Boffo smash or miserable flop?
Once again, in terms of political theater, the President has managed to flummox both critics and angels alike. Reviews of his State of the Union Address have been more mixed than a Cuisinart stuck on puree. Notwithstanding the ritualistic 79 applause breaks by his Greek Chorus, the production could best be described as a work-in-progress. Nowhere near Pulitzer Prize Luncheon territory; but not destined for a trip to Joe Allen’s flop wall either.
Think Tony & Tina’s Wedding with added intellectual posturing.
Producers of the rival big show in town, Burning Down the House, immediately dismissed Obama’s script as more radical agit-prop dramaturgy, but most independent scribes saw it as an old-fashioned sports melodrama, featuring a beleaguered coach and a locker room halftime speech invoking the spirit of his old friend Sputnik while exhorting the team to pull together and defeat the villainous adversary, Doctor Deficit. Lesson being, if you’re going to borrow, steal from the classics.
Production values remained high with costumes and sets ably handled, but the choreography was listless and hackneyed. After the huge pre-show publicity push, the cast opening-seat scramble seemed silly and superfluous and, as the night wore on, the ensemble’s dance steps deteriorated into a space best described as clumsy and clichéd.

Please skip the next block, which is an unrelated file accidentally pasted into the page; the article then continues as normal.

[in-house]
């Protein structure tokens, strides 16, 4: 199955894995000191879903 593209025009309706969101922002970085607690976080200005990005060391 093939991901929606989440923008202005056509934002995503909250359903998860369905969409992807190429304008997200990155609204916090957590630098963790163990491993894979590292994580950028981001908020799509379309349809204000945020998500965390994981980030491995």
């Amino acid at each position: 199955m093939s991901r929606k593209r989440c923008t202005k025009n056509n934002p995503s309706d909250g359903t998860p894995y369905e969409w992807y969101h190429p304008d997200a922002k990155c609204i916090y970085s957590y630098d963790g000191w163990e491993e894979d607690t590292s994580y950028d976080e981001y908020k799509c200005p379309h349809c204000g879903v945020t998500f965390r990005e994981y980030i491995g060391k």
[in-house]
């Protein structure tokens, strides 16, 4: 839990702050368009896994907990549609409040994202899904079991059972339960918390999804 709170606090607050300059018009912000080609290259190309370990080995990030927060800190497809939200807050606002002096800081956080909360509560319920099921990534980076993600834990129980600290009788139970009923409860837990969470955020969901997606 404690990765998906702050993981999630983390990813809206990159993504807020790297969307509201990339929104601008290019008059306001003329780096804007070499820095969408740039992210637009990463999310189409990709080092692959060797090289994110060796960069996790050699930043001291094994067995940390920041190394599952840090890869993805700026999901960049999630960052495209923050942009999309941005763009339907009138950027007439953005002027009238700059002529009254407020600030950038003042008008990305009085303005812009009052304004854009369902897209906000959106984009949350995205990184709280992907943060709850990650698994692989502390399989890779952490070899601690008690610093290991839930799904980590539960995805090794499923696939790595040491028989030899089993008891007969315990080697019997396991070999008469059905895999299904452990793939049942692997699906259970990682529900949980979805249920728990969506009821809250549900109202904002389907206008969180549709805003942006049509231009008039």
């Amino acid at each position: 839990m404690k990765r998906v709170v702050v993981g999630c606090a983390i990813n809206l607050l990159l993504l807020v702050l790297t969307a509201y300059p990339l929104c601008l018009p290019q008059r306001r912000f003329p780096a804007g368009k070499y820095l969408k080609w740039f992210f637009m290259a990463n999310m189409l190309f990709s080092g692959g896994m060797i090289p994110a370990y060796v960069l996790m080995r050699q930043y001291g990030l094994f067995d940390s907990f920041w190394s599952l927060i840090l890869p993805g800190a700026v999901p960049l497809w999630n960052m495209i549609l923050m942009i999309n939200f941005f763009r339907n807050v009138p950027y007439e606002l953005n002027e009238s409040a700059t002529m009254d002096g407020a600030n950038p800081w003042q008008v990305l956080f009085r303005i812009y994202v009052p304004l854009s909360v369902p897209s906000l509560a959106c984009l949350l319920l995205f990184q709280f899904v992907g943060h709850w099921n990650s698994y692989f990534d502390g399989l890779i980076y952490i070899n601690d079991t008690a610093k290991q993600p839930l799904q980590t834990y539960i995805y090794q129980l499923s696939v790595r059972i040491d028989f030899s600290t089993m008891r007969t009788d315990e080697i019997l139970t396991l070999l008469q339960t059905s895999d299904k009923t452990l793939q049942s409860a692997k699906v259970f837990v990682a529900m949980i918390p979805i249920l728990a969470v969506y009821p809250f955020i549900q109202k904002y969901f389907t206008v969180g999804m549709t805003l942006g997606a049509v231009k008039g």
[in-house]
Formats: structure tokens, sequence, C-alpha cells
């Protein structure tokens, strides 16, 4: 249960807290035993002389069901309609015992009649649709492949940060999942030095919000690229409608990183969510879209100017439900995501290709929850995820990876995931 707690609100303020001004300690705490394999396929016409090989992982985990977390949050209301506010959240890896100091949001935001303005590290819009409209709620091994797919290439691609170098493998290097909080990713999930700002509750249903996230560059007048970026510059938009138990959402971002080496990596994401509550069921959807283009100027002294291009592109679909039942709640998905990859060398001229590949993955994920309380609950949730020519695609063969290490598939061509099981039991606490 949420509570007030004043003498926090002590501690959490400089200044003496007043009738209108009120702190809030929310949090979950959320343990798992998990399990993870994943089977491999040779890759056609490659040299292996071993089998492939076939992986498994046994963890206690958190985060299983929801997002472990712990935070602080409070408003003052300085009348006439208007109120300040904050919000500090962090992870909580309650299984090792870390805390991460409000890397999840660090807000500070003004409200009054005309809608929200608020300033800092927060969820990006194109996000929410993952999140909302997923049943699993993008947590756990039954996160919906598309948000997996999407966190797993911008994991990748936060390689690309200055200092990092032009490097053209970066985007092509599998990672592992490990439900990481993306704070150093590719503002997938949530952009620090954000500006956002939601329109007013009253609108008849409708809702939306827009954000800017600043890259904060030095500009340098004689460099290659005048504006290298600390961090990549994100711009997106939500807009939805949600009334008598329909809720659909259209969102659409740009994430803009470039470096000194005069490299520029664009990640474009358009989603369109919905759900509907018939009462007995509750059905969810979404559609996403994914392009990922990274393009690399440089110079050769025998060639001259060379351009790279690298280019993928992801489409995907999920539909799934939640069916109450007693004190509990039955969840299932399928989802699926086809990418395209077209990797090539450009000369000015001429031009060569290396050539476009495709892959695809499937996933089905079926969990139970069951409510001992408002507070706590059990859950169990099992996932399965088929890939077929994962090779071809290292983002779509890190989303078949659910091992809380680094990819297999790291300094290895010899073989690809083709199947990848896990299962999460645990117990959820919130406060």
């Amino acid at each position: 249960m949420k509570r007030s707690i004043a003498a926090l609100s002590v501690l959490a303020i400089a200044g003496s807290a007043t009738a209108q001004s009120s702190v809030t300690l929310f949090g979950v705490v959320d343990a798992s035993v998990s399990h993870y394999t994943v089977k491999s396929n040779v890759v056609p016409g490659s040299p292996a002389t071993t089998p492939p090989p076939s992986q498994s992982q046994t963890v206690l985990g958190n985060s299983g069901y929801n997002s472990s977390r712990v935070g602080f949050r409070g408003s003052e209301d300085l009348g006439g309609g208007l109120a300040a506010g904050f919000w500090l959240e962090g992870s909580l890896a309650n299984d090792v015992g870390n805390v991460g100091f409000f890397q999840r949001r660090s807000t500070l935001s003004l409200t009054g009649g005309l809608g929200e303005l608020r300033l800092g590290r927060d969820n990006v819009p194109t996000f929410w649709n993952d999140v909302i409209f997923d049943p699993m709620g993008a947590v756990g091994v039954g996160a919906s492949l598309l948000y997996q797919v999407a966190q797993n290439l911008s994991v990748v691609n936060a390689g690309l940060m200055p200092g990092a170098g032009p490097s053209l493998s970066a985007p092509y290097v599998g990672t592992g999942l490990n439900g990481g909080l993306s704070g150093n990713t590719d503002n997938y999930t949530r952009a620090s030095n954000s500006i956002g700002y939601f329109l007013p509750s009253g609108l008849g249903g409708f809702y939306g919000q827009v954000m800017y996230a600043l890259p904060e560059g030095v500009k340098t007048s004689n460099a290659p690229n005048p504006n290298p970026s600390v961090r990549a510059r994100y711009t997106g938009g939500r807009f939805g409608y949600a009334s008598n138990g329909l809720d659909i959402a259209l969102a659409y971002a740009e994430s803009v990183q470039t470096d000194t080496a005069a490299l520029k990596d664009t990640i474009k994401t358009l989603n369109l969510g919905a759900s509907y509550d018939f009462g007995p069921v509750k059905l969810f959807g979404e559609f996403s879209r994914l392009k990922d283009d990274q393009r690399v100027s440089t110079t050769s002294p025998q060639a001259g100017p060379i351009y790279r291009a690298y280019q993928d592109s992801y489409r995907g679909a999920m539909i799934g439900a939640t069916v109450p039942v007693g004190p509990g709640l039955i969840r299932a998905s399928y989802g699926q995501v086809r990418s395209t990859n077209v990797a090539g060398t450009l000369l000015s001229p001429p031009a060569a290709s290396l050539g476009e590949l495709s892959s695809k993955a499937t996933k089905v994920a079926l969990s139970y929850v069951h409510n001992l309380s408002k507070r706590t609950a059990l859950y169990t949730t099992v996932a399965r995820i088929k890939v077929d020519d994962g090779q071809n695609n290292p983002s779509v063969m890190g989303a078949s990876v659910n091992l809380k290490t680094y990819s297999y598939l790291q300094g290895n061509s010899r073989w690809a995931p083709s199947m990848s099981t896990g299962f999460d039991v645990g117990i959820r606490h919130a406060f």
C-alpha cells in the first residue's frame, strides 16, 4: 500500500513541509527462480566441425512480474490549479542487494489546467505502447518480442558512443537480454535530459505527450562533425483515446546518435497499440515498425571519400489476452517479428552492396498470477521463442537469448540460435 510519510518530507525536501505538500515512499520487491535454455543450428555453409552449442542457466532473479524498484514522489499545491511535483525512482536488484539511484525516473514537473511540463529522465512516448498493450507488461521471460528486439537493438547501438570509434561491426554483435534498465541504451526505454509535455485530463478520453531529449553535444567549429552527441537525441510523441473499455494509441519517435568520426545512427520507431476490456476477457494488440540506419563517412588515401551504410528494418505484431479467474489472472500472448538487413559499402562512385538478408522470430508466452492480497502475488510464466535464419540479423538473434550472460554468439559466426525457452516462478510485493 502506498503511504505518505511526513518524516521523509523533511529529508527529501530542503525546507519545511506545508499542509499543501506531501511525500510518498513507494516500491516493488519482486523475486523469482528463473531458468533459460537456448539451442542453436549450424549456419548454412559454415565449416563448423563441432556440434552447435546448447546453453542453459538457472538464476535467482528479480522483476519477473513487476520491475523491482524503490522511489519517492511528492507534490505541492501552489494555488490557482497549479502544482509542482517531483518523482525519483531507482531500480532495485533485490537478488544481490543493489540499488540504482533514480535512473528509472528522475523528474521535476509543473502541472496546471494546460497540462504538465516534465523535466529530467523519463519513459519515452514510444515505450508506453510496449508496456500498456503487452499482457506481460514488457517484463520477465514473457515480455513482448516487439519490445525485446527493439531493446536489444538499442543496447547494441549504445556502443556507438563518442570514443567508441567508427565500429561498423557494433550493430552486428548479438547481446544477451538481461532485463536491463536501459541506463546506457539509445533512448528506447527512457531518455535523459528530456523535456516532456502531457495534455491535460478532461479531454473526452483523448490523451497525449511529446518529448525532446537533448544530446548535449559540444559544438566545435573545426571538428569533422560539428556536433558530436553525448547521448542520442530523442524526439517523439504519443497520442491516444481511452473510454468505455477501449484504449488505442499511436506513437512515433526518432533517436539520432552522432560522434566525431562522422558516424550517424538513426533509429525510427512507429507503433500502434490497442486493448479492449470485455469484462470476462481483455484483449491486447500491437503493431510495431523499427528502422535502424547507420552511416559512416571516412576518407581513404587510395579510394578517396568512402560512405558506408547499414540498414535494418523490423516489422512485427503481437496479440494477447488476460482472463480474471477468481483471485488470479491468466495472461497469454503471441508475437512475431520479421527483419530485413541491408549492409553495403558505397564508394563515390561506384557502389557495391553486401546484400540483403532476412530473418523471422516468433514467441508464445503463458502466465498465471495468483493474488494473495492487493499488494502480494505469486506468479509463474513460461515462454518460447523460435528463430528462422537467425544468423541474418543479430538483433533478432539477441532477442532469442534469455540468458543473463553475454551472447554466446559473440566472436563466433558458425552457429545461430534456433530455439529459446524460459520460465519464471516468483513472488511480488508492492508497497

There were fleeting moments of mad genius as the President flashed his trademark Messianic zeal, but all momentum fizzled whenever he tap-danced around specifics in wooden numbers that reeked of the fuzzy and familiar: “The State of the Union is Strong but Could be Stronger,” “Investment is Like Spending, Only Better,” and what was surely intended to be the rousing curtain closer, “Win the Future.” They didn’t exactly bring down the house, but backers have to be encouraged by the large percentage of audience members humming the tune on the way out, and in the days since.
Only registered ogres could deny the vaguely uplifting feel of the creaky vehicle. And they did. The Friends of Ogres (Republican Party) responded to the blurry optimism with not one but two overly scripted political procedurals, as rising stars Paul Ryan and Michele Bachmann stared into nearby cameras spewing enough doom and gloom to make Arthur Miller look like Neil Simon. Commedia dell’ arte with a scythe. King Lear without the happy ending.
It is doubtful in these quarters the show will be able to sprout legs and spawn any road company action. And spin-offs and sequels are out of the question right now. Then again, the Tonys are lurking, and prospects for an extended run could hinge on whether that “Win the Future” theme is catchy enough to snatch the show an Original Score nomination. Considering the old-timey Reaganesque/Clintonian vibe given off by the whole thing, it’s a virtual lock for Best Revival.
San Francisco based political comedian, Will Durst, writes sometimes: this is one example. Coming soon from Ulysses Press: Where the Rogue Things Go! Pre- order your copy from Amazon.com.